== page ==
The clerk of this court is directed to send copies of the pleadings filed in In re Damin Keith Banner III, No. F015946, to the Kern County Superior Court. Upon receipt of said pleadings the Kern County Superior Court is directed to cause said pleadings to be filed as a proceeding on habeas corpus, to set a date for the filing of a return, to appoint counsel for petitioner (People v. Barton (1978) 21 Cal.3d 513, 519, fn. 3, 146 Cal.Rptr. 727, 579 P.2d 1043), and to conduct further proceedings in accordance with California Rules of Court, rule 260, and In re Hochberg, supra, 2 Cal.3d 870, 87 Cal.Rptr. 681, 471 P.2d 1. If, after the evidentiary hearing, the trial court determines that a motion to suppress would have been successful, which in turn would determine that appellant has presented a colorable claim of ineffective assistance below, then the trial court must set the matter for new trial and appoint new counsel to represent appellant. If, on the other hand, the trial court concludes that a suppression motion, though timely made, would have been denied, the trial court will reinstate the judgment previously imposed.
Insofar as the petition requests relief from this court in addition to that granted above, said request is denied.
1. All statutory references are to the Penal Code unless otherwise indicated.
FOOTNOTE. See footnote *, ante.
5. The Supreme Court specifically noted that the issue before it was whether the presumption of prospectivity applied to Proposition 115 and the definition of the terms “prospective” and “retrospective.” (Tapia v. Superior Court, supra, 53 Cal.3d at p. 287, 279 Cal.Rptr. 592, 807 P.2d 434.) The court stated: “We do not address any other issue concerning the applicability or validity of the measure's provisions.” (Ibid., fn. omitted.) Thus, respondent's contention that the constitutional challenge would have been futile, based on Tapia, is a groundless assertion.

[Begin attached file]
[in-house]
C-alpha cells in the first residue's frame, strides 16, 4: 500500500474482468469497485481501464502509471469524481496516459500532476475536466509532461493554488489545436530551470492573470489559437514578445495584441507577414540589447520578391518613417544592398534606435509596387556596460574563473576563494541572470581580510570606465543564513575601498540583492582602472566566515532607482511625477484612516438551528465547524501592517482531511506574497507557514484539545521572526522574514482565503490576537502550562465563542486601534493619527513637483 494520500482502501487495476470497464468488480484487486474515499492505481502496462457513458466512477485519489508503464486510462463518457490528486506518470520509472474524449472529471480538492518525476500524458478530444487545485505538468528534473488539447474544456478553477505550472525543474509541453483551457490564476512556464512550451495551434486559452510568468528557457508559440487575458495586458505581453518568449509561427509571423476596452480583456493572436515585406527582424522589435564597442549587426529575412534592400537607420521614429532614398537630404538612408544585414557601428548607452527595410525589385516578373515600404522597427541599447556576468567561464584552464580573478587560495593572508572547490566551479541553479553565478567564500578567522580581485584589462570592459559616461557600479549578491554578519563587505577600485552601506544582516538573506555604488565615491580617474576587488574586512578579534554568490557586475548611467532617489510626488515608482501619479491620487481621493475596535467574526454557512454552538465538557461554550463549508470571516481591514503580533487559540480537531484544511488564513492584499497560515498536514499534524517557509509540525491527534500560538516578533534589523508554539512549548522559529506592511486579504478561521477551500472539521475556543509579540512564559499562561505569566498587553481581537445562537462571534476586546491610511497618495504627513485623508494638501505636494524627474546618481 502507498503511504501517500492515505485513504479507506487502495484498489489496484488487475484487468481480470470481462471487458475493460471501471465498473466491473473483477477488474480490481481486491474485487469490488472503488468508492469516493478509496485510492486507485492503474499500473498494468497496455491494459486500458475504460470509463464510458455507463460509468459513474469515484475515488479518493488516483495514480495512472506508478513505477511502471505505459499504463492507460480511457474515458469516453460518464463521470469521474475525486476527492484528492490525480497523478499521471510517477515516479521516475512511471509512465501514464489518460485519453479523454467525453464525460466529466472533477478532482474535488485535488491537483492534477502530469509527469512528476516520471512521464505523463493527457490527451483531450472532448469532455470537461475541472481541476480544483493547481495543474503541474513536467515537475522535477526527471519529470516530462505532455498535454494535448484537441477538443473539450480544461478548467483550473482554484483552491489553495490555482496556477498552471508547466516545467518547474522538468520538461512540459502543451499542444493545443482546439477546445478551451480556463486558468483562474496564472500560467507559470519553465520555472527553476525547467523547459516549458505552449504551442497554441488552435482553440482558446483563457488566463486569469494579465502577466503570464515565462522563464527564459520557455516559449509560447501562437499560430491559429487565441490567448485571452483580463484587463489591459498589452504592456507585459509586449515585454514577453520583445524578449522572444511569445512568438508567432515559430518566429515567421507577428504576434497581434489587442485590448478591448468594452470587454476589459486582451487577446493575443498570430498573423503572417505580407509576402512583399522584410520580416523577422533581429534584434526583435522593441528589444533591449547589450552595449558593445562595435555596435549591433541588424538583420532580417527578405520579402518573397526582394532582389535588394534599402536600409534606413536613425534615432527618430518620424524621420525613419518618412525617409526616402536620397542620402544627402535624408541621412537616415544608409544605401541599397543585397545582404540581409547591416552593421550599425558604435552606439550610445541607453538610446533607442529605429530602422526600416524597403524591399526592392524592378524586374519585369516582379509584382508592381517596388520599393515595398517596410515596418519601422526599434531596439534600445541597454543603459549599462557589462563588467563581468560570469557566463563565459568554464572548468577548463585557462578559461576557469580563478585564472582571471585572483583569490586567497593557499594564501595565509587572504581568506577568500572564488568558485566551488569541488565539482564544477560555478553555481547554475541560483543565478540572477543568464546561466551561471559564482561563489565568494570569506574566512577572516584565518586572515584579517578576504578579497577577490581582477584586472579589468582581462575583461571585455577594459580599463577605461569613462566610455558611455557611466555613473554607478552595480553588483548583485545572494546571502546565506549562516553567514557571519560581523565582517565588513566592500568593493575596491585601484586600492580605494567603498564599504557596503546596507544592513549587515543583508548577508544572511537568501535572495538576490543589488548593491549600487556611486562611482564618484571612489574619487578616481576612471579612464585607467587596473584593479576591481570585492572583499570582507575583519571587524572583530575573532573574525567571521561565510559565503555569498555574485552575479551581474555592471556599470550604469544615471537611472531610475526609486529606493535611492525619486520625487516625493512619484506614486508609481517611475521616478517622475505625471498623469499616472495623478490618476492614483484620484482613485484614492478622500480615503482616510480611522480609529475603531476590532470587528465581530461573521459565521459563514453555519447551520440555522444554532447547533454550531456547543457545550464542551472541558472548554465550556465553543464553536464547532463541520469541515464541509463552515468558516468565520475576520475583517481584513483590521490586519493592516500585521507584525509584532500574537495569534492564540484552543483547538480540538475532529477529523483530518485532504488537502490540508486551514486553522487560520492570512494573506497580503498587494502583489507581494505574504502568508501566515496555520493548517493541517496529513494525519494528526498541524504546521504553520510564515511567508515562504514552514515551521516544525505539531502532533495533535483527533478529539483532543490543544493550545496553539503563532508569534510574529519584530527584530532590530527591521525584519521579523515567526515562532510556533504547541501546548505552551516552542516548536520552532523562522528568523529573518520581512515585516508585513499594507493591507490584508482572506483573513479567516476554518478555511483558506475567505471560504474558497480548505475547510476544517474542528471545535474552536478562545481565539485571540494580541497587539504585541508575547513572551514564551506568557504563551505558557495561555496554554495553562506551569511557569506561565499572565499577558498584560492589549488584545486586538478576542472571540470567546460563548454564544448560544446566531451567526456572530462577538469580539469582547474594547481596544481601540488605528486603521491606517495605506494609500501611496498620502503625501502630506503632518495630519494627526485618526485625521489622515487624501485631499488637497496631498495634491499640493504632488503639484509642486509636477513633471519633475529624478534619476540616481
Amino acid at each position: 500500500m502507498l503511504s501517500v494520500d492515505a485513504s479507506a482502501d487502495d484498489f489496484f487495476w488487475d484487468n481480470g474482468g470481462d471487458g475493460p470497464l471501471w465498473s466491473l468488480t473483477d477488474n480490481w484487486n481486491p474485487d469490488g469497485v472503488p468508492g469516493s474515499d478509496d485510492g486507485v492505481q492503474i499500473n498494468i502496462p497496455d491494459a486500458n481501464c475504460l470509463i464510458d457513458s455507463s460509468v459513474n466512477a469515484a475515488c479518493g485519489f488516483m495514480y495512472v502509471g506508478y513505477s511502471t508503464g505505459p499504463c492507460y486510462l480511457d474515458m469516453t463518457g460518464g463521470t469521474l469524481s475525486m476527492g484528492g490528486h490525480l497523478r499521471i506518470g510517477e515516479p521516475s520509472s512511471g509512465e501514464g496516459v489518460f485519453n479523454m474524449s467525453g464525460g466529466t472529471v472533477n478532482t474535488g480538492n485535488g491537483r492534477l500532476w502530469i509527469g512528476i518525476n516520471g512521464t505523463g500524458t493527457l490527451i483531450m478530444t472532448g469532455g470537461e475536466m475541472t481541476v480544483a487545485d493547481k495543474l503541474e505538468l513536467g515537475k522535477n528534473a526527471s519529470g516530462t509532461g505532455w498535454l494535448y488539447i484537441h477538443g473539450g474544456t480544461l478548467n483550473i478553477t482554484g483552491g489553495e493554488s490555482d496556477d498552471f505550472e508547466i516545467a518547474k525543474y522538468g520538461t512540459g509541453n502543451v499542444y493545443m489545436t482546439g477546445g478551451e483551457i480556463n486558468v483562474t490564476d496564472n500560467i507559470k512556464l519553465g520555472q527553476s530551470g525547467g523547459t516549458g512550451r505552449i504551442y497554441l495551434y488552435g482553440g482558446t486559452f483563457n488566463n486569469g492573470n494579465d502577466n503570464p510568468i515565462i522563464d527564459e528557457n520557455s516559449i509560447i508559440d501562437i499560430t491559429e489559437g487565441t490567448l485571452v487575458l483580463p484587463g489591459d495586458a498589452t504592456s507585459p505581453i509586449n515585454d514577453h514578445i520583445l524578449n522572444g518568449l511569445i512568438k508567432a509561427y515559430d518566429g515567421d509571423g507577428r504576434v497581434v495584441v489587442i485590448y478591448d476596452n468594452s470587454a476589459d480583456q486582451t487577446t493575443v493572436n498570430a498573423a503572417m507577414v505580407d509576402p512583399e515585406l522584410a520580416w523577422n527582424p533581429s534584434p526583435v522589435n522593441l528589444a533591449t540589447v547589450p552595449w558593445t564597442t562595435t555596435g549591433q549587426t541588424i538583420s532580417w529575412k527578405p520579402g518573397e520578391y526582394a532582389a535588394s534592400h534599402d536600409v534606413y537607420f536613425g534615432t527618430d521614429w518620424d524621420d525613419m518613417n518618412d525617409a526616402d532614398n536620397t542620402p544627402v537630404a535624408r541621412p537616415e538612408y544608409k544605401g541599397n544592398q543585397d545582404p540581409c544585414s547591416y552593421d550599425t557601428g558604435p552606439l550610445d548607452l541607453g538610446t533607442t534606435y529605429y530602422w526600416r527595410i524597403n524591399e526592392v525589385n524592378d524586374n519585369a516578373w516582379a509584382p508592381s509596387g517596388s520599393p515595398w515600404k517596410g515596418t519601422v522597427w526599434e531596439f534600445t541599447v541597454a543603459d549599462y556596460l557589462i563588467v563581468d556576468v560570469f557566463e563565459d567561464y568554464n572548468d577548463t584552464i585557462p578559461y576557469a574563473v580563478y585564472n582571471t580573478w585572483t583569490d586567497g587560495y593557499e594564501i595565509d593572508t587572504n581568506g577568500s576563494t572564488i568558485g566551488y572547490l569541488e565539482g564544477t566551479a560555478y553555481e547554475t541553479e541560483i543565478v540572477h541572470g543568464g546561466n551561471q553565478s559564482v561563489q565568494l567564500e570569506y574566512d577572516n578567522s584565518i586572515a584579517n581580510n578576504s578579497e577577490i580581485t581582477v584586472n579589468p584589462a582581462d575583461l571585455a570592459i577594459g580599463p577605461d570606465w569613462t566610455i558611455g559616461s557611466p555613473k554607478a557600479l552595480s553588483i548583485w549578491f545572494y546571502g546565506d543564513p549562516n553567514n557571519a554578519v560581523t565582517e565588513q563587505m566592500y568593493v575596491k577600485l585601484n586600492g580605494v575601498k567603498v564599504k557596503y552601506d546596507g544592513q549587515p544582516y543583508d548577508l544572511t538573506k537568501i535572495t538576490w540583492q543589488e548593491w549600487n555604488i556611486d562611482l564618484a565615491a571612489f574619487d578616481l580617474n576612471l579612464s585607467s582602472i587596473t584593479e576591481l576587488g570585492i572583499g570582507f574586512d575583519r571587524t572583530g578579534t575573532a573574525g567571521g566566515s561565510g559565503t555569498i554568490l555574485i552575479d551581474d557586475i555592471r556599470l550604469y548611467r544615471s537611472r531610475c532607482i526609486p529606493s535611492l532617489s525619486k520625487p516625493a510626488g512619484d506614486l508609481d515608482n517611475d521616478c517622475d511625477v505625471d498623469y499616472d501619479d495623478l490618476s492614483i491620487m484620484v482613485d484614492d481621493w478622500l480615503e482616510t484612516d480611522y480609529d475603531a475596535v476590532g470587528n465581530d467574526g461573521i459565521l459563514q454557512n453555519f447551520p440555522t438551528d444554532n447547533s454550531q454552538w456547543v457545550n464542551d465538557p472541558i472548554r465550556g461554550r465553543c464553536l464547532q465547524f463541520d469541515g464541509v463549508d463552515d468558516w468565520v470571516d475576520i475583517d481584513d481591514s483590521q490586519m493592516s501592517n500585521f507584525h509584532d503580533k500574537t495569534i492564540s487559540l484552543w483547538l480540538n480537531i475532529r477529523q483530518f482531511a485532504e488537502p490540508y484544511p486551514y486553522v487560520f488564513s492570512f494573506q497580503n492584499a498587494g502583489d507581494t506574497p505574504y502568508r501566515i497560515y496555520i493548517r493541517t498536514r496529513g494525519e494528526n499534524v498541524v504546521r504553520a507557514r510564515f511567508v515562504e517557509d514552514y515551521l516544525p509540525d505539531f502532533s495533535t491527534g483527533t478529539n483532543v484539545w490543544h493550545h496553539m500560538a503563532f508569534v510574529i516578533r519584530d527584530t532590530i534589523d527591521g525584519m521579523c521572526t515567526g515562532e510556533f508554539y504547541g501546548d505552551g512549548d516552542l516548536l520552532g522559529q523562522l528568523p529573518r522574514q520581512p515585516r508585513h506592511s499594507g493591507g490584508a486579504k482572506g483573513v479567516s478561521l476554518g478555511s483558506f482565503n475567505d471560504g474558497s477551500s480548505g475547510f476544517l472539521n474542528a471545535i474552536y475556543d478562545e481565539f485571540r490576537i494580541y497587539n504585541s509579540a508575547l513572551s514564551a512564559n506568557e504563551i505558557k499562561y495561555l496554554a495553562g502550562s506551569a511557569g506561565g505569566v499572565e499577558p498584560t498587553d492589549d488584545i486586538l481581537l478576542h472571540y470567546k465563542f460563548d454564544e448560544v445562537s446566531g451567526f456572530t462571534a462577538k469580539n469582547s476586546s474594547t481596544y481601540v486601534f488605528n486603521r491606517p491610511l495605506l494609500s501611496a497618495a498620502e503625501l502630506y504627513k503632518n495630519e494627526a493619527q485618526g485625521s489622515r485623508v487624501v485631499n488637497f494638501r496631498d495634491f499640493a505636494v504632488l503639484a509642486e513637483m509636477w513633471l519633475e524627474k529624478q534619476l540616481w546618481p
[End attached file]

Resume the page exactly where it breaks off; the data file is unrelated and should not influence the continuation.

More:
6. We note that in People v. Crowe (1973) 8 Cal.3d 815, 106 Cal.Rptr. 369, 506 P.2d 193, the California Supreme Court held that former section 1078 authorized the trial court to examine prospective jurors without direct voir dire by the parties. The parties could submit questions to the court to be asked of the prospective jurors if they were within the scope of reasonable examination. (Id. at p. 829, 106 Cal.Rptr. 369, 506 P.2d 193.) The California Supreme Court noted in Crowe that a substantial number of states vest the trial court with sole or primary responsibility for conducting voir dire. (People v. Crowe, supra, 8 Cal.3d at p. 826, fn. 12, 106 Cal.Rptr. 369, 506 P.2d 193.)The Legislature effectively overruled Crowe by amending former section 1078 to require that examination be conducted orally and directly by counsel. The Legislature incorporated identical language into the version of Code of Civil Procedure section 223, since repealed by Proposition 115. Thus, although overruled by statutory enactment, Crowe demonstrated our Supreme Court's willingness to accept voir dire conducted solely by the trial court as an acceptable method of jury selection.
FOOTNOTE. See footnote *, ante.
MARTIN, Acting Presiding Justice.
ARDAIZ and HARRIS, JJ., concur.